Transcripts of Hill and Vindman’s testimony, which Democrats released last week, were far less definitive about whether Patel actually met with Trump or provided anyone information about Ukraine.

Hill said that she came to suspect that Patel might be meeting with Trump about Ukraine after having a chance encounter with someone at the White House’s Executive Secretariat. Hill, who left the White House in July, said that someone in the office of the Executive Secretariat said that Trump wanted to meet with the director of Ukraine policy.

The staffer then said, “Yeah, so, I mean, we might be reaching out to Kash,” Hill testified.

Hill said she was confused because Ukraine was not one of Patel’s areas of focus at the NSC. She testified that she instructed her staff to keep an eye on Patel. She also raised the issue with Charles Kupperman, who served as deputy national security adviser.

But Hill also testified that she had no direct insight into whether Patel met with Trump or provided him with Ukraine-related documents. She said she did not ever see the material that Patel was supposedly handling.

She said only that she “was led to believe” from her “very brief” interaction with the Executive Secretariat that Patel handled materials that were given to Trump.

Vindman’s claim that Patel “misrepresented” himself to Trump is based solely on information from Hill.

“Outside of what Dr. Hill relayed to me, I had no other basis on which to make that assessment,” he said when asked what he knew about Patel allegedly misrepresenting himself as Ukraine director.

“That was a single I guess data point,” he added.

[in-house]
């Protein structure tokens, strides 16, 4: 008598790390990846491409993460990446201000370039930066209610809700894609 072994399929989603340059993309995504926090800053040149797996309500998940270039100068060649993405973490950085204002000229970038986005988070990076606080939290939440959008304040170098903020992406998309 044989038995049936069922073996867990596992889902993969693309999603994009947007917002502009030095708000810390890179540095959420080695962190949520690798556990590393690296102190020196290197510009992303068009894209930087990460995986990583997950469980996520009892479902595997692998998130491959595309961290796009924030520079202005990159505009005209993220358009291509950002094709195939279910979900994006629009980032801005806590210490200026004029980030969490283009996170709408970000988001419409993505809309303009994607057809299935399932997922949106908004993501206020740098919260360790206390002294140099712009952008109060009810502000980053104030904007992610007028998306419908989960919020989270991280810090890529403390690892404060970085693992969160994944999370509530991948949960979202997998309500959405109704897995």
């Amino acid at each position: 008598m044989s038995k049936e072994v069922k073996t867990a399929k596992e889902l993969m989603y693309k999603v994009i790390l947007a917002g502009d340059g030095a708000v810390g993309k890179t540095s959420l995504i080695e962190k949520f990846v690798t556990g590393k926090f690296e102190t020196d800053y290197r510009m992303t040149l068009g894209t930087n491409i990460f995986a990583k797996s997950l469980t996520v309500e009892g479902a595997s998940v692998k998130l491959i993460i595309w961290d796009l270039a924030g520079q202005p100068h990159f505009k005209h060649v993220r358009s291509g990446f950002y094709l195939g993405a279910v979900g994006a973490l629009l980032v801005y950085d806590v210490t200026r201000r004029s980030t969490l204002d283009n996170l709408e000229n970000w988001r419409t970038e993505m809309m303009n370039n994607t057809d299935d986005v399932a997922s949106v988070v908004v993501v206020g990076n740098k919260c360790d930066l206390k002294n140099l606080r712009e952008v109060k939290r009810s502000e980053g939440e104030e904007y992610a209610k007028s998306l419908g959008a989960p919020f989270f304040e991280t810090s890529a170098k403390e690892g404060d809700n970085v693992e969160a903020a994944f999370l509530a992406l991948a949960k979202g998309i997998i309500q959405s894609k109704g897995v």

Schiff’s office did not respond to questions about Patel’s allegations.


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One Comment

  1. The Media have abandoned all efforts to get facts and eliminate inaccuracy in presenting “news” to the public. Clearly it now is the generally accepted focus to make “speed” of reporting a priority while giving only lip service to verification, truth or confirmation. In this approach, it is clear that as far as the subject(s) of any story are the subject of intentional malice, as any person in the media is aware of how damaging falsehoods are to those who are subject to such laziness on the part of those working for the media (I no longer believe that calling them “reporters” or “journalists” is either correct or truthful, both in effort and/or in fact). You don’t have to “hate” someone to be malicious. It is sufficient to be uncaring about accuracy, particularly when being first to report is seen as more important to you (and your employer) than accuracy and truthfulness. If we as citizens want truth, accuracy and real news from the media, we should hope and pray that the courts will recognize the current failure of media to care about truth, facts and objectivity and see them as having lost the ability to be “absent” malice and make this lack cost them huge sums of money, if not force them to rename themselves as Public Relations organizations and not “news.”